Turkey is the land of the Whirling Dervishes, a ceremonial dance that is the inspiration of the Sufi master, Mevlana Celaleddin-i Rumi (1207-1273). Sufis seek a close relationship with God, and for Mevlana, it was through chants, prayers, music and a whirling dance.
The ceremony (sema) has seven parts and each part symbolizes a stage of the mystic journey to perfection called ascension. My friends and I caught the whirling dervishes at an underground cave in Goreme and we were quite taken by surprise at the beautiful acoustic sounds of the musical instruments as well as the serene, quiet dignity of the dance.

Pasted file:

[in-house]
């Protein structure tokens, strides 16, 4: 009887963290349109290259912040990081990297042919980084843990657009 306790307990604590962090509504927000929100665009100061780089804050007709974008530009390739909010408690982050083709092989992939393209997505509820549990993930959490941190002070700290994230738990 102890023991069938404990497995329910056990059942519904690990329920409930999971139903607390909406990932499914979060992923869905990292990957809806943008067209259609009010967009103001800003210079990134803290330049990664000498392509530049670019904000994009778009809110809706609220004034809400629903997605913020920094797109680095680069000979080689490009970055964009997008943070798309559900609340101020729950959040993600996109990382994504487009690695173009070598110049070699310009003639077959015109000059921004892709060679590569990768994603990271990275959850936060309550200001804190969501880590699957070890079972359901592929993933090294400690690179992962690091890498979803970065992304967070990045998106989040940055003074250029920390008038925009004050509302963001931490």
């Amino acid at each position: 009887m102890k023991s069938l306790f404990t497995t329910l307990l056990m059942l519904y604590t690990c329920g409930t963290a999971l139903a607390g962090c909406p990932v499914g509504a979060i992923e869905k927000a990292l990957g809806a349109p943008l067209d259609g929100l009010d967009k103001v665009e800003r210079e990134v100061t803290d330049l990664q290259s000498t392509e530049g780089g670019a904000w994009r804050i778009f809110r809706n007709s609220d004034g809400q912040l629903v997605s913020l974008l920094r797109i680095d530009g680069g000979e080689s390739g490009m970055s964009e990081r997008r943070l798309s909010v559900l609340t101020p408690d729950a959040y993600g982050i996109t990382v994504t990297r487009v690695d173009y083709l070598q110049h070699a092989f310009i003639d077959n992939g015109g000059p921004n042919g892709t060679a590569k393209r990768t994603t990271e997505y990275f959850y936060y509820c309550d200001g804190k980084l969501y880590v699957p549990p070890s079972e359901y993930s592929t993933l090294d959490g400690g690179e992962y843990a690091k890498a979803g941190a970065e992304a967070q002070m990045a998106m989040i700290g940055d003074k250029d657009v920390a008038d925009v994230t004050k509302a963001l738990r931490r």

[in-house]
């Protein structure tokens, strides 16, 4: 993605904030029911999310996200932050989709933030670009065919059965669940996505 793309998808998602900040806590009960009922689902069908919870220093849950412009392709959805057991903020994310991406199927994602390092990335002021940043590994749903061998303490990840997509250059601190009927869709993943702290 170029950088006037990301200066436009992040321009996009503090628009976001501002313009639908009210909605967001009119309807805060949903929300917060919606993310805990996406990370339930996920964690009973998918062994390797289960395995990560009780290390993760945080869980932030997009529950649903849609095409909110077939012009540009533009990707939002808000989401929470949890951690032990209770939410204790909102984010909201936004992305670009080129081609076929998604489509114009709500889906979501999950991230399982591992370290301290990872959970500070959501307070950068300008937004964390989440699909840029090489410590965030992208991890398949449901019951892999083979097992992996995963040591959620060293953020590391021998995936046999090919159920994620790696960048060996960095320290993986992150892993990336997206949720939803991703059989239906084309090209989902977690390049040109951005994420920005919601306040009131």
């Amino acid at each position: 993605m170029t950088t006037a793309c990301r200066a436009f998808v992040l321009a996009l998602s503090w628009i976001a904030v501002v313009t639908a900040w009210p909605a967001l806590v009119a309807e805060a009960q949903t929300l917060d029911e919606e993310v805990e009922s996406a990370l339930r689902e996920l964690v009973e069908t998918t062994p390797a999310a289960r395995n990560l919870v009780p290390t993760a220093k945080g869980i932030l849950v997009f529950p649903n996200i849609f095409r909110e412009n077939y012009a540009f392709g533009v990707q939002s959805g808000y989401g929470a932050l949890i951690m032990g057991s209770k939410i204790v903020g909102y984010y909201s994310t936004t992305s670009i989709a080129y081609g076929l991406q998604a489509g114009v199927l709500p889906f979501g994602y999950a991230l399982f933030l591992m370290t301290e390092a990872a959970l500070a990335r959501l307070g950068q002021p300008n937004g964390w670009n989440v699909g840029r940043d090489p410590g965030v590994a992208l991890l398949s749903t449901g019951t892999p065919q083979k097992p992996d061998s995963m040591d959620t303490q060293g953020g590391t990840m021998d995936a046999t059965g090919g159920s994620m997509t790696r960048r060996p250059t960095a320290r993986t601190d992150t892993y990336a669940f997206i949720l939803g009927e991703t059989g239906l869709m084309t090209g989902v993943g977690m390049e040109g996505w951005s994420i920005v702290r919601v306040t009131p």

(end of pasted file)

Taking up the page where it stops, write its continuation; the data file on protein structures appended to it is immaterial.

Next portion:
The dervishes, with their head-dresses, representing the ego's tombstone and their white skirts representing the ego's shroud go through a journey, advancing to spiritual maturity through the different stages. Although it may look like a performance, it is still a religious ceremony that has to be witnessed with respect, with no picture taking allowed. A big group of Germans whom we sat across did not twitch at all throughout. A friend of mine though had his eyes closed through parts of the whirling. He was either mesmerized or napping. It was only at the end that some dervishes did some symbolic whirling just for the cameras.